Volume 12, Issue 2
  • ISSN 1878-9714
  • E-ISSN: 1878-9722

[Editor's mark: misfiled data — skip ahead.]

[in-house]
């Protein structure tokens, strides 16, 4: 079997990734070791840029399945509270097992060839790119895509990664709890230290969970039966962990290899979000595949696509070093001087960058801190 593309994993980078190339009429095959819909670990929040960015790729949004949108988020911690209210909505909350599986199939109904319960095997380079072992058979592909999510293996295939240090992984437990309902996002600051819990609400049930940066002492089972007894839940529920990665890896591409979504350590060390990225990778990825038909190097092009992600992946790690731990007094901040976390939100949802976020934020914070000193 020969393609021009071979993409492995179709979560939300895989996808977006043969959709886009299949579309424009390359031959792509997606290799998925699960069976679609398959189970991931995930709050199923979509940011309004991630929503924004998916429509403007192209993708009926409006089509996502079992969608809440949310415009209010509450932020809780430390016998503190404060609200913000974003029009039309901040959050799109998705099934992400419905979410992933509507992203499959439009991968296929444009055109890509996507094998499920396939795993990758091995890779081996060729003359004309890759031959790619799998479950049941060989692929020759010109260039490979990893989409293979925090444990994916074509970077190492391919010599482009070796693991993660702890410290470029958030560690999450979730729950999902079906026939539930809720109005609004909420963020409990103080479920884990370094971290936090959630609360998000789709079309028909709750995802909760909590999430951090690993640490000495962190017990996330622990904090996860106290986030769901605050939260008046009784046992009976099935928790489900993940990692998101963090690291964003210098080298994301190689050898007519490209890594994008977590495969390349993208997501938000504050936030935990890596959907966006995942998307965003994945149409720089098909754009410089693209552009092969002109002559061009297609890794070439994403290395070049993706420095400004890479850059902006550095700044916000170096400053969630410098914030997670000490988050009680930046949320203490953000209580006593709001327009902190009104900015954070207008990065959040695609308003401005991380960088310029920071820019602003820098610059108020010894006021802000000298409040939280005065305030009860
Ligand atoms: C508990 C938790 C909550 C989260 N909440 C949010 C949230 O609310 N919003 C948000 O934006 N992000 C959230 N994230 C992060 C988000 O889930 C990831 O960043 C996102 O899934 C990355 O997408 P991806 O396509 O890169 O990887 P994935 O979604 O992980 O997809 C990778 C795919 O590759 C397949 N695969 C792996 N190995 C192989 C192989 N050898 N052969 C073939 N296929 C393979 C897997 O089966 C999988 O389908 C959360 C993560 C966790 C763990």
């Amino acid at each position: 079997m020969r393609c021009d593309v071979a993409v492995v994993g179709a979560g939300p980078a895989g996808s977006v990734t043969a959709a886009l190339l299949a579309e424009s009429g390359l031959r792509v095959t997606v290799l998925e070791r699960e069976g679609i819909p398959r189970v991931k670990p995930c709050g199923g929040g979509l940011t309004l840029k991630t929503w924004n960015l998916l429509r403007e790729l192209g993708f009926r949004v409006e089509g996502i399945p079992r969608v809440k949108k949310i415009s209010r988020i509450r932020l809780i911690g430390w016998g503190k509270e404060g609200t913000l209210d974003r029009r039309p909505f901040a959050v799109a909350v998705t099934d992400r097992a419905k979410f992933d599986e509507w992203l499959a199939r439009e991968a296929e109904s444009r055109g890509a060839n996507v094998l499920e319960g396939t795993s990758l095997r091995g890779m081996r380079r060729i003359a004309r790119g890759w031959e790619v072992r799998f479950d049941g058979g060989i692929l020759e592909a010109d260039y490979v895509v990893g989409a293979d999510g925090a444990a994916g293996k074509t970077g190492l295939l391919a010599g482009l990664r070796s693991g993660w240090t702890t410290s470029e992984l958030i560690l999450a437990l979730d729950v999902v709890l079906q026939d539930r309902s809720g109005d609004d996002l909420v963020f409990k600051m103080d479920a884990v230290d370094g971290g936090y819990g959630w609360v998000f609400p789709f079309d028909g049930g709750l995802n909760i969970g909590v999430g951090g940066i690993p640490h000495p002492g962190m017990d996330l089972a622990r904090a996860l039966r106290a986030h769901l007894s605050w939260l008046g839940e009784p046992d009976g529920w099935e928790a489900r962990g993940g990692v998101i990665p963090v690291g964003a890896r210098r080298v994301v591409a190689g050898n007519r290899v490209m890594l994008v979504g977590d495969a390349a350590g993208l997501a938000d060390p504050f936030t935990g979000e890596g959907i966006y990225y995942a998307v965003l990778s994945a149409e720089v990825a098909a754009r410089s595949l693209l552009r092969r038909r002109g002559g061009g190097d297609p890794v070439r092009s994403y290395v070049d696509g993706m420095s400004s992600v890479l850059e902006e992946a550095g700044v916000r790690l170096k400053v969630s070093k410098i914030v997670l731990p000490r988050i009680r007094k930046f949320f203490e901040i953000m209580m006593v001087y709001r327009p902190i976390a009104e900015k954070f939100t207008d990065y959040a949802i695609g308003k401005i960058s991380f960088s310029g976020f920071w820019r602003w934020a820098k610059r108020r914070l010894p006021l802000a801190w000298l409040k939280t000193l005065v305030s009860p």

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This paper gives a critical overview of analytical approaches dominating the field of discourse studies in the last three decades, from the perspective of their philosophical and formative bases: social constructionism and linguistics. It explores different conceptions of the theoretical nexus between these two bases leading to the emergence of three distinct yet complementary strands of thought (i–iii). The paper starts with poststructuralist views of discourse salient in (i) Laclau and Mouffe’s Discourse Theory. Laclau and Mouffe’s assumption that no discourse is a closed entity but rather transformed through contact with other discourses is taken as the introductory premise to present a large family of (ii) critical discourse studies, characterized as text-analytical practices explaining how discourse partakes in the production and negotiations of ideological meanings. Finally, the paper discusses (iii) three recent discourse analytical models: Discourse Space Theory, Critical Metaphor Analysis and the Legitimization-Proximization Model. These new theories take a further step toward consolidation of the social-theoretical and linguistic bases in contemporary discourse studies. The empirical benefits of this consolidation are discussed in the last part of the paper, which includes a case study where the new models are used in the analysis of Polish anti-immigration discourse.


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